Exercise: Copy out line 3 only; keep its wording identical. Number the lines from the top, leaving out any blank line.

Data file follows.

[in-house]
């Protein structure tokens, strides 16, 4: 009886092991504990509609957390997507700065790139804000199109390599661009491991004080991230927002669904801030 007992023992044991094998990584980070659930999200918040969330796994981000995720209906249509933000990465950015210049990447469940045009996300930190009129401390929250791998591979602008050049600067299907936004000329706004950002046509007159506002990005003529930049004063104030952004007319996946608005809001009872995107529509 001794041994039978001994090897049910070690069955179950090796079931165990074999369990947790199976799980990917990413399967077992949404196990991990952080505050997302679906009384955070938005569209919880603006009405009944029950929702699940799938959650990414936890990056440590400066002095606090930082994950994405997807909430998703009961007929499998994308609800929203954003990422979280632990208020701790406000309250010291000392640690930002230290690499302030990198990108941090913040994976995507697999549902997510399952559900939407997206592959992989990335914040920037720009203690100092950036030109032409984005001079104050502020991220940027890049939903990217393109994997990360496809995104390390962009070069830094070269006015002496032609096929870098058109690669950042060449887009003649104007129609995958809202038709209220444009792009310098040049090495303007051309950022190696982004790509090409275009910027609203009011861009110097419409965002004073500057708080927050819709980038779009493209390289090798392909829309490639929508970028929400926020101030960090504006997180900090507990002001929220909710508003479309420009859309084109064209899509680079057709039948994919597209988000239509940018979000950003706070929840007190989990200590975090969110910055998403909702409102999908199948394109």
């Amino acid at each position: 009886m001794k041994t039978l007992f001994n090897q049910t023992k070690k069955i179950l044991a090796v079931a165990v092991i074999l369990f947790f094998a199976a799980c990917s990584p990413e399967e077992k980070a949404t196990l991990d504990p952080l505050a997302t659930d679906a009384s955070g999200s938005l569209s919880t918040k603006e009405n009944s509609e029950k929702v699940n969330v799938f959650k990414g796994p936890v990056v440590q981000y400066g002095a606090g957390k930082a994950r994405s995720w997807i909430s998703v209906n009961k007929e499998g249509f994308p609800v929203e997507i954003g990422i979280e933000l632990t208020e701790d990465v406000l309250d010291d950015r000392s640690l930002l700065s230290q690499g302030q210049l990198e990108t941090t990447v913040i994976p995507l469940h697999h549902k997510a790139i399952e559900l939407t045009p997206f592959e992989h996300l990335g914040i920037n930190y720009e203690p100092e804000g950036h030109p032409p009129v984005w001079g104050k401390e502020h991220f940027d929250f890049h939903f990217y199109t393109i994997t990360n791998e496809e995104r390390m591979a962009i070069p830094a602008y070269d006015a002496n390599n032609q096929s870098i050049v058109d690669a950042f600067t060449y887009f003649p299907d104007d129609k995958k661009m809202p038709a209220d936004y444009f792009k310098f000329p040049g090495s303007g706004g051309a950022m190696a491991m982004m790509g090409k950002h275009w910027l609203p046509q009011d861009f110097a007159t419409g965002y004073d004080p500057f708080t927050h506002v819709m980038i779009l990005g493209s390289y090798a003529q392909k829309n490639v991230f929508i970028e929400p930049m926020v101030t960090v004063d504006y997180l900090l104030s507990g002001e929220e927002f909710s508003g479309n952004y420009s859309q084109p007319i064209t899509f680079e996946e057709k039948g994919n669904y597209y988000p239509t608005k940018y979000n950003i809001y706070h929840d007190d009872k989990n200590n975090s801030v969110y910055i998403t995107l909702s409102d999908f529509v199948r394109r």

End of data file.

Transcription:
């Amino acid at each position: 009886m001794k041994t039978l007992f001994n090897q049910t023992k070690k069955i179950l044991a090796v079931a165990v092991i074999l369990f947790f094998a199976a799980c990917s990584p990413e399967e077992k980070a949404t196990l991990d504990p952080l505050a997302t659930d679906a009384s955070g999200s938005l569209s919880t918040k603006e009405n009944s509609e029950k929702v699940n969330v799938f959650k990414g796994p936890v990056v440590q981000y400066g002095a606090g957390k930082a994950r994405s995720w997807i909430s998703v209906n009961k007929e499998g249509f994308p609800v929203e997507i954003g990422i979280e933000l632990t208020e701790d990465v406000l309250d010291d950015r000392s640690l930002l700065s230290q690499g302030q210049l990198e990108t941090t990447v913040i994976p995507l469940h697999h549902k997510a790139i399952e559900l939407t045009p997206f592959e992989h996300l990335g914040i920037n930190y720009e203690p100092e804000g950036h030109p032409p009129v984005w001079g104050k401390e502020h991220f940027d929250f890049h939903f990217y199109t393109i994997t990360n791998e496809e995104r390390m591979a962009i070069p830094a602008y070269d006015a002496n390599n032609q096929s870098i050049v058109d690669a950042f600067t060449y887009f003649p299907d104007d129609k995958k661009m809202p038709a209220d936004y444009f792009k310098f000329p040049g090495s303007g706004g051309a950022m190696a491991m982004m790509g090409k950002h275009w910027l609203p046509q009011d861009f110097a007159t419409g965002y004073d004080p500057f708080t927050h506002v819709m980038i779009l990005g493209s390289y090798a003529q392909k829309n490639v991230f929508i970028e929400p930049m926020v101030t960090v004063d504006y997180l900090l104030s507990g002001e929220e927002f909710s508003g479309n952004y420009s859309q084109p007319i064209t899509f680079e996946e057709k039948g994919n669904y597209y988000p239509t608005k940018y979000n950003i809001y706070h929840d007190d009872k989990n200590n975090s801030v969110y910055i998403t995107l909702s409102d999908f529509v199948r394109r």